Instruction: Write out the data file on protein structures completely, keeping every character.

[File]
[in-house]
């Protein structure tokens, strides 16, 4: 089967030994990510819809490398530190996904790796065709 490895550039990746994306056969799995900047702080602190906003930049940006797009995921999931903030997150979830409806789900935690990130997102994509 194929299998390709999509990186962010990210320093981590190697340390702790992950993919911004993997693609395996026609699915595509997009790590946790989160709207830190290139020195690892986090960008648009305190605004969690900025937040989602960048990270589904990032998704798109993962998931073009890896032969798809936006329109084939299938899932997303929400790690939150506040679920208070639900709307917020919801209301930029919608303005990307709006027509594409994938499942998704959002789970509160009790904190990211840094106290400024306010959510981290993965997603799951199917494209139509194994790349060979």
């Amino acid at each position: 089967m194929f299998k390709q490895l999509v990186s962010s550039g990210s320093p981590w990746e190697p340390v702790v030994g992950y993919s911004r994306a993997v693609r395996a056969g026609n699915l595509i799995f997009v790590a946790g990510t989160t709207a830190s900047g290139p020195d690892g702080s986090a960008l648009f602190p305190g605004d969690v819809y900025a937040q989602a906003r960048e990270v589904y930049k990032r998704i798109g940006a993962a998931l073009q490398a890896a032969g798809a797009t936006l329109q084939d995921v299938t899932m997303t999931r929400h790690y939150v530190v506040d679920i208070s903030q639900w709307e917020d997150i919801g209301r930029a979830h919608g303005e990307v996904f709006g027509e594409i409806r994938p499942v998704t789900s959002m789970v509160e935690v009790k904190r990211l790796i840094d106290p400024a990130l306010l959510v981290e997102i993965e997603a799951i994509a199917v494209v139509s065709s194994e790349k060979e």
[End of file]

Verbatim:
[in-house]
């Protein structure tokens, strides 16, 4: 089967030994990510819809490398530190996904790796065709 490895550039990746994306056969799995900047702080602190906003930049940006797009995921999931903030997150979830409806789900935690990130997102994509 194929299998390709999509990186962010990210320093981590190697340390702790992950993919911004993997693609395996026609699915595509997009790590946790989160709207830190290139020195690892986090960008648009305190605004969690900025937040989602960048990270589904990032998704798109993962998931073009890896032969798809936006329109084939299938899932997303929400790690939150506040679920208070639900709307917020919801209301930029919608303005990307709006027509594409994938499942998704959002789970509160009790904190990211840094106290400024306010959510981290993965997603799951199917494209139509194994790349060979």
């Amino acid at each position: 089967m194929f299998k390709q490895l999509v990186s962010s550039g990210s320093p981590w990746e190697p340390v702790v030994g992950y993919s911004r994306a993997v693609r395996a056969g026609n699915l595509i799995f997009v790590a946790g990510t989160t709207a830190s900047g290139p020195d690892g702080s986090a960008l648009f602190p305190g605004d969690v819809y900025a937040q989602a906003r960048e990270v589904y930049k990032r998704i798109g940006a993962a998931l073009q490398a890896a032969g798809a797009t936006l329109q084939d995921v299938t899932m997303t999931r929400h790690y939150v530190v506040d679920i208070s903030q639900w709307e917020d997150i919801g209301r930029a979830h919608g303005e990307v996904f709006g027509e594409i409806r994938p499942v998704t789900s959002m789970v509160e935690v009790k904190r990211l790796i840094d106290p400024a990130l306010l959510v981290e997102i993965e997603a799951i994509a199917v494209v139509s065709s194994e790349k060979e």